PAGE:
Barack Obama’s fiscal budget promises to reduce the deficit, increase spending for health care and education, help you wash the dog and help put Jennifer Aniston back in prime time. Add to that list an increase in domestic AIDS spending, according to a summary of his $3.6 trillion budget released this weekend. The details, like everything about the Obama plan for financial rescue, is vague on the details, which the administration says will come in April.
Yes, we know, we sound cynical. This is because we made the mistake of starting our day off with Marketwatch and it looks like we’re in for another Black Monday (we need to invent a new, darker color– Black Hole Chartreuse, perhaps?) and are dubious about any budget promises at all in the current economic death spiral. Still, good reason to cheer. Domestic AIDS spending has been flat the past year.
The Washington Blade reports that AIDS groups are not too surprisingly pleased with Obama’s efforts over the previous guy in the White House:
“Officials with AIDS advocacy groups said they were optimistic about the president’s plans for domestic AIDS programs, especially coming on the heels of the Bush administration, which the groups have criticized for not devoting enough attention HIV prevention efforts in the United States.
“President Obama is following through in his commitment to fighting domestic HIV/AIDS by singling out in his FY10 budget blueprint increased resources” for domestic AIDS programs, said Michael Ruppal, interim executive director of the AIDS Institute, a national AIDS advocacy group…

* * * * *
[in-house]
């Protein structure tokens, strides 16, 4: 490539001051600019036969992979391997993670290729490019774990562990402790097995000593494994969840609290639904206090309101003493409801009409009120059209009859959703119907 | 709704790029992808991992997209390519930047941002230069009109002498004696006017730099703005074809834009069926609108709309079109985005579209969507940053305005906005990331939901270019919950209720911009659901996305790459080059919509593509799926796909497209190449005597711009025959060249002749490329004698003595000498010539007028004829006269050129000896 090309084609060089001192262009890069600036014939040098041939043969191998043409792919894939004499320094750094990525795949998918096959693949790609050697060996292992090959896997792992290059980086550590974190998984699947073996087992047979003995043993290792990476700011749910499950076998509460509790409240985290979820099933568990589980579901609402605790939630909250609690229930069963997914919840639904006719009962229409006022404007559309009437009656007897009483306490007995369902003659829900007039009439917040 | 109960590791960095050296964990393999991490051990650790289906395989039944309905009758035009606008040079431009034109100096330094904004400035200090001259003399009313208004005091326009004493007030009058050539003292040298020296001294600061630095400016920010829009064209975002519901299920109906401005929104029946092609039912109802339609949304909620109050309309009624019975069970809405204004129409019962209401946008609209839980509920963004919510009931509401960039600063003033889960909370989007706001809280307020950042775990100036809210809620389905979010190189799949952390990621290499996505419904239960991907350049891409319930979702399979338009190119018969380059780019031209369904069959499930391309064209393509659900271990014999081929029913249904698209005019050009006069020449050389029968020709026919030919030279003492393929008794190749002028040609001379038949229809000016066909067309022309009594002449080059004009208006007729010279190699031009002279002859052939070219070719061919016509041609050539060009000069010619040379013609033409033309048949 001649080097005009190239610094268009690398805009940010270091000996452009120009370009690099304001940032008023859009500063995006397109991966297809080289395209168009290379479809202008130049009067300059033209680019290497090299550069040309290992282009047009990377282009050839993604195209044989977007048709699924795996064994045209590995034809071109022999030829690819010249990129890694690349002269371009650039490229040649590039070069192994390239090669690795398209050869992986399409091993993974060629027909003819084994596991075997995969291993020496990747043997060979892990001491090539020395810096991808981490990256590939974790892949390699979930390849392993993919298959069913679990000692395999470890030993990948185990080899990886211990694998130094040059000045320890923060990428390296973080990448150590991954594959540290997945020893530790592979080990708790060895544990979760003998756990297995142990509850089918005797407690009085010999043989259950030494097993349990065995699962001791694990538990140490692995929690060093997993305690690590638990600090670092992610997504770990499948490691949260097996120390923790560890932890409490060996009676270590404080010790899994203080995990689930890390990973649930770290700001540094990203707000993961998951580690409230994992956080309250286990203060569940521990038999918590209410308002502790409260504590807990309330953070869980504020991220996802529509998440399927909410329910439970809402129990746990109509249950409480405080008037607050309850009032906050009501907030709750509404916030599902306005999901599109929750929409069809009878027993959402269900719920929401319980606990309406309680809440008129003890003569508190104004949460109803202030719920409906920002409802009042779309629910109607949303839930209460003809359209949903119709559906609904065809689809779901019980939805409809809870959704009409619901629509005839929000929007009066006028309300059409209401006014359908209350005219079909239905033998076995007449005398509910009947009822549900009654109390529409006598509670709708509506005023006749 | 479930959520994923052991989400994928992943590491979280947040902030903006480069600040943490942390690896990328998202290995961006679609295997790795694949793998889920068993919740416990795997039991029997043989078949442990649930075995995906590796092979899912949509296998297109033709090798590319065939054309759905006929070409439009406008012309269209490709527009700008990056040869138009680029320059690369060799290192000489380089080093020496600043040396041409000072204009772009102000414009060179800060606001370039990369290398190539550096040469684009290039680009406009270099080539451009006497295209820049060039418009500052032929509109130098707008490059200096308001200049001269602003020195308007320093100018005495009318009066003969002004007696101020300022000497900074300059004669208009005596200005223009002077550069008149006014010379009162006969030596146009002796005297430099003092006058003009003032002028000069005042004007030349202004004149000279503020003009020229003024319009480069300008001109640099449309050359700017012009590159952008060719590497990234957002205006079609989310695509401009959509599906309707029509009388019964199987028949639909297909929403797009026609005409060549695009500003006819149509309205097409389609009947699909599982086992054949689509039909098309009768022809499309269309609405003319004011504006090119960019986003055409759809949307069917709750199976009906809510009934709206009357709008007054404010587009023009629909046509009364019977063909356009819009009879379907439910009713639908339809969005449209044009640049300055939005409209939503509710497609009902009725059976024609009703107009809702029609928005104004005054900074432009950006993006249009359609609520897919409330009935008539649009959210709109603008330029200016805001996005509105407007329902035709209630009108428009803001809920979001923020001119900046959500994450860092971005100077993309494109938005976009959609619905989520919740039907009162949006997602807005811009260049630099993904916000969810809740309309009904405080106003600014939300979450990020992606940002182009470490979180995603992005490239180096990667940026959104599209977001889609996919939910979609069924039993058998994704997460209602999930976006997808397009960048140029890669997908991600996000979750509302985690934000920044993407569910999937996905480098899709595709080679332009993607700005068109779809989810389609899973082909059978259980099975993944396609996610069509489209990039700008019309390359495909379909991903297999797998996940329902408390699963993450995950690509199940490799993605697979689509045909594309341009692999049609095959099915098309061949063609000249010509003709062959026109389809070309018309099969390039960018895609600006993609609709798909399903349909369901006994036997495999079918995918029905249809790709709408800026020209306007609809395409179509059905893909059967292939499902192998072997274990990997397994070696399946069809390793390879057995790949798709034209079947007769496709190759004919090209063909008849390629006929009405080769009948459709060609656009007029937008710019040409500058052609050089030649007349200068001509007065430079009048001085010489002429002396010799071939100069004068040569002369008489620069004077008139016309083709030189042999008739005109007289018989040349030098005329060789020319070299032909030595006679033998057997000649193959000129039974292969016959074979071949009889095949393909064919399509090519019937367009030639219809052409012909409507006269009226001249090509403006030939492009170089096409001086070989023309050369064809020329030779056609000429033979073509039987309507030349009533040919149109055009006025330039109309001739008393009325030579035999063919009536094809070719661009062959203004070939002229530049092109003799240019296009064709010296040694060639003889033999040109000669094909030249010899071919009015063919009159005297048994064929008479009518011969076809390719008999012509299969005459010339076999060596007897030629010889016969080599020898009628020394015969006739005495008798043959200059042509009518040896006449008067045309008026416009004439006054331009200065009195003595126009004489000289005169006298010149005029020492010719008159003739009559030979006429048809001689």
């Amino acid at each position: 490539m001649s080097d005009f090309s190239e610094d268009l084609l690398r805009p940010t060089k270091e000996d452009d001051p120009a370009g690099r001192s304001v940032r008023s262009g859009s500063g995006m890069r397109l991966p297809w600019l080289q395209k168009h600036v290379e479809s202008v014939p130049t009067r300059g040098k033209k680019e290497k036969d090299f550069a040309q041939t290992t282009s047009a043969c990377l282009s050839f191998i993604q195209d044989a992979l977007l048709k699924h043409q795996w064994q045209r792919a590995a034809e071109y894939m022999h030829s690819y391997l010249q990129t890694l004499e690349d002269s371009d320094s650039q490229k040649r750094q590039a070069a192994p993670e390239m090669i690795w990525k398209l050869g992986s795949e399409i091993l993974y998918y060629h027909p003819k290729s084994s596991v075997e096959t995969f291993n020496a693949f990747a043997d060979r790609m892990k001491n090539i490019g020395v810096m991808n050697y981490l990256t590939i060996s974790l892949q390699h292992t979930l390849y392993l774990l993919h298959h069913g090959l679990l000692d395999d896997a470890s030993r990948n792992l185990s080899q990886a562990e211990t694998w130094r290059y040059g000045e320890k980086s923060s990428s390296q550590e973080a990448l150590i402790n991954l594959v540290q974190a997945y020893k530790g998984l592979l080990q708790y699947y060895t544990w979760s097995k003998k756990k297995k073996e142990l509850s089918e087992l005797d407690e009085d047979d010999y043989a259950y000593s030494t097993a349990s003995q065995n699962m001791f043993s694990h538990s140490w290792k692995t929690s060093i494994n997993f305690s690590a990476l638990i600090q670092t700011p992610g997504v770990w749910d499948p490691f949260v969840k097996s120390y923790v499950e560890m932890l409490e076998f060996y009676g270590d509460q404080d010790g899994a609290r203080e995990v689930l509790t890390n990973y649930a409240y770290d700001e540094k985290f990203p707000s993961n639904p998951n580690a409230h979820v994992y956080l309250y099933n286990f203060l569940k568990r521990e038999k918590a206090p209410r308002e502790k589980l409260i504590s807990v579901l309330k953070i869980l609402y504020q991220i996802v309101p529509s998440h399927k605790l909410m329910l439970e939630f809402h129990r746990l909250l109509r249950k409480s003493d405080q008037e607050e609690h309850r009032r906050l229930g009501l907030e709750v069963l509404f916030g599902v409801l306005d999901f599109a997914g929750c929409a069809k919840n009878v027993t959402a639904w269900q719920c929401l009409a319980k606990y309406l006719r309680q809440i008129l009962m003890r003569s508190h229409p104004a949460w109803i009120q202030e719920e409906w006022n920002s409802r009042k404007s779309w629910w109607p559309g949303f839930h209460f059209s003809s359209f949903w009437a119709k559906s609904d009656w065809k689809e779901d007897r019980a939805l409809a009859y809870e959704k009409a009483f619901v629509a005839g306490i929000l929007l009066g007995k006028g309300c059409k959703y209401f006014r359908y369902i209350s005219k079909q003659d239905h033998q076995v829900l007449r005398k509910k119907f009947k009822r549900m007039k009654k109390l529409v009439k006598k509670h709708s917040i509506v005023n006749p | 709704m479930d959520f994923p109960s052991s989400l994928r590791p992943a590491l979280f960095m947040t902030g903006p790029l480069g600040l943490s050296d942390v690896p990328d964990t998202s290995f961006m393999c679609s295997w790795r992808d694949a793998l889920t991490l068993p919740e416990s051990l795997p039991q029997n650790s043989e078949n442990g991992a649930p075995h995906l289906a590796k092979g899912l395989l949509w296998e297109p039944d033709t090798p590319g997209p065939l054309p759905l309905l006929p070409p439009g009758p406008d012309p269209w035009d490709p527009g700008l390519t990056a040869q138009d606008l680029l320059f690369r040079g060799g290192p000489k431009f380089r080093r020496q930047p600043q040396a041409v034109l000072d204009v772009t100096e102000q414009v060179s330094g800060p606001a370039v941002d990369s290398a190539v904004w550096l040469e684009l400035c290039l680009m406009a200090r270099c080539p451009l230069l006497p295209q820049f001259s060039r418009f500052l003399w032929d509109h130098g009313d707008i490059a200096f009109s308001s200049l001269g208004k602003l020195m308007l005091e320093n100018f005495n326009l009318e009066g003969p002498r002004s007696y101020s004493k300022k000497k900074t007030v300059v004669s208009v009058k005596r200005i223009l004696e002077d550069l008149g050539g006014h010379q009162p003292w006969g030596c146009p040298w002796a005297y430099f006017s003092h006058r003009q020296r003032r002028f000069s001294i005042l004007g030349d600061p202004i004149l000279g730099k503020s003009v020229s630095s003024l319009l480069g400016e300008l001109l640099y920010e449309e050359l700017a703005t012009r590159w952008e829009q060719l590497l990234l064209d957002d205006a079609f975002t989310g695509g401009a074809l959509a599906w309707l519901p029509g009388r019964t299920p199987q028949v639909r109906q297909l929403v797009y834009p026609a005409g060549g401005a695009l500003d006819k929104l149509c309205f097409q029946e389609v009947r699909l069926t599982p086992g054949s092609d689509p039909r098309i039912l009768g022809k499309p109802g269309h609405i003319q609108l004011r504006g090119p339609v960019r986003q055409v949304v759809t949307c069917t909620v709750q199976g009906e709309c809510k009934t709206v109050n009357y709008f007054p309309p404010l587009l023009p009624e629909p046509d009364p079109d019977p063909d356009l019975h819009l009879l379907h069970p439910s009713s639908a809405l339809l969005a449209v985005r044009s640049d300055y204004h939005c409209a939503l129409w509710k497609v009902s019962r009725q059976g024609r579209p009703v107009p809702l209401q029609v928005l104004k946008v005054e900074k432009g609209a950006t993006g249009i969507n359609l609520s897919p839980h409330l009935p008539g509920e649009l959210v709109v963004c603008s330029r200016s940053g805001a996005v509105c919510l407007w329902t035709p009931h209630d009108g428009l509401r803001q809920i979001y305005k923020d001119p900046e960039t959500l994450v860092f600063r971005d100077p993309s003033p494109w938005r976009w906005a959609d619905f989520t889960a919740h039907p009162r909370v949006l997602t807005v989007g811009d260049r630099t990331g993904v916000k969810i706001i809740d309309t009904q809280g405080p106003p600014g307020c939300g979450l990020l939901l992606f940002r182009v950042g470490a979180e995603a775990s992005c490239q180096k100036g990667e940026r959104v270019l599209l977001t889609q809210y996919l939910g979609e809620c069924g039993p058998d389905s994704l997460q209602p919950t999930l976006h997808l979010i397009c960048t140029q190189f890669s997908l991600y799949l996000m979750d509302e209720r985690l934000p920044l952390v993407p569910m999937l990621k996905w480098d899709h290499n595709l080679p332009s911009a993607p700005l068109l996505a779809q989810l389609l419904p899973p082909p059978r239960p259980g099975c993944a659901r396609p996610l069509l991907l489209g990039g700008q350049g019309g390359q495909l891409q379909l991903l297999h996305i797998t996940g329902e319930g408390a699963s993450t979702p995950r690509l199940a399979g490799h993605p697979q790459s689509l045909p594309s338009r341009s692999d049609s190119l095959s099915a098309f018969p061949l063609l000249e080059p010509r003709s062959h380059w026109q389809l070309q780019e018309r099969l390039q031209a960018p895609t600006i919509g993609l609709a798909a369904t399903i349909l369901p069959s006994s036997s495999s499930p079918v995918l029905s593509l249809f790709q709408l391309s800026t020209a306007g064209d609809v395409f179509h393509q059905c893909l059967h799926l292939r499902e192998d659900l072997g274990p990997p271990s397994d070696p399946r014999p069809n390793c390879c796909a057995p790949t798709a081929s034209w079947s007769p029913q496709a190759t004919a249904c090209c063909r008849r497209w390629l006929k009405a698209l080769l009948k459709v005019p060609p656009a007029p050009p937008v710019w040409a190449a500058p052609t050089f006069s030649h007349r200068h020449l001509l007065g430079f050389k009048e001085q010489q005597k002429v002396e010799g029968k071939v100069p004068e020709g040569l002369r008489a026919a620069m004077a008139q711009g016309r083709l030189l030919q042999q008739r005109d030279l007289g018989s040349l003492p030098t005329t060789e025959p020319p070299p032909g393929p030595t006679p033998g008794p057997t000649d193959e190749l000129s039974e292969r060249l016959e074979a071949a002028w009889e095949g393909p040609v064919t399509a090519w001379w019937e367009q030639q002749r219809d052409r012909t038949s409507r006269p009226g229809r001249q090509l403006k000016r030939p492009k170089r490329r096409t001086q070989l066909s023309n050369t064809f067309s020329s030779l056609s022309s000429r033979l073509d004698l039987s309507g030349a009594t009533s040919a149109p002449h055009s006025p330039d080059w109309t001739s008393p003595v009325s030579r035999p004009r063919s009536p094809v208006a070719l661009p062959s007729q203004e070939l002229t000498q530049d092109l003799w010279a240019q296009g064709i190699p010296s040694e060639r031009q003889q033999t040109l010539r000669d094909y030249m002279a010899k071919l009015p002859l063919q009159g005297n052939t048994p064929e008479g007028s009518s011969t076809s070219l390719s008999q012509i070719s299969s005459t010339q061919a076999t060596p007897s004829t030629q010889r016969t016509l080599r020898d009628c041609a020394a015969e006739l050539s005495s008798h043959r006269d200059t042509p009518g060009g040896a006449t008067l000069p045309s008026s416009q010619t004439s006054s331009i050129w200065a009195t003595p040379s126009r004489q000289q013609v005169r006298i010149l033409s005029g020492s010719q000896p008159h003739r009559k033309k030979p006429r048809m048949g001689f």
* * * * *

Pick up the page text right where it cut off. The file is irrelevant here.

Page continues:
The release of Obama’s summary for the fiscal year 2010 budget came less than a week after Congress agreed to a compromise fiscal year 2009 appropriations bill that included a modest increase in funding for the Ryan White AIDS treatment program while providing no increase in funding for HIV prevention efforts.
Fiscal year 2009 began Oct. 1, 2008. As it has in past years, Congress was unable to complete work on the fiscal year 2009 budget in time for the start of the fiscal year. Democratic and Republican leaders passed a continuing resolution to fund the government at the same level as in fiscal year 2008 while completing work on the fiscal 2009 appropriations measure.
“The FY09 Omnibus Appropriations bill is a mixed bag for domestic HIV/AIDS,” said Carl Schmid, the AIDS Institute’s director of federal affairs. “While we are pleased to see some increased funding for care and treatment in the Ryan White HIV Program, we are very disappointed that Congress is flat funding domestic HIV prevention at the [Centers for Disease Control and Prevention],” Schmid said.
“This on top of a $3.5 million cut to prevention programs last year and after a report by the CDC that new HIV infections stand at 56,300 per year, or 40 percent higher than previous estimates.”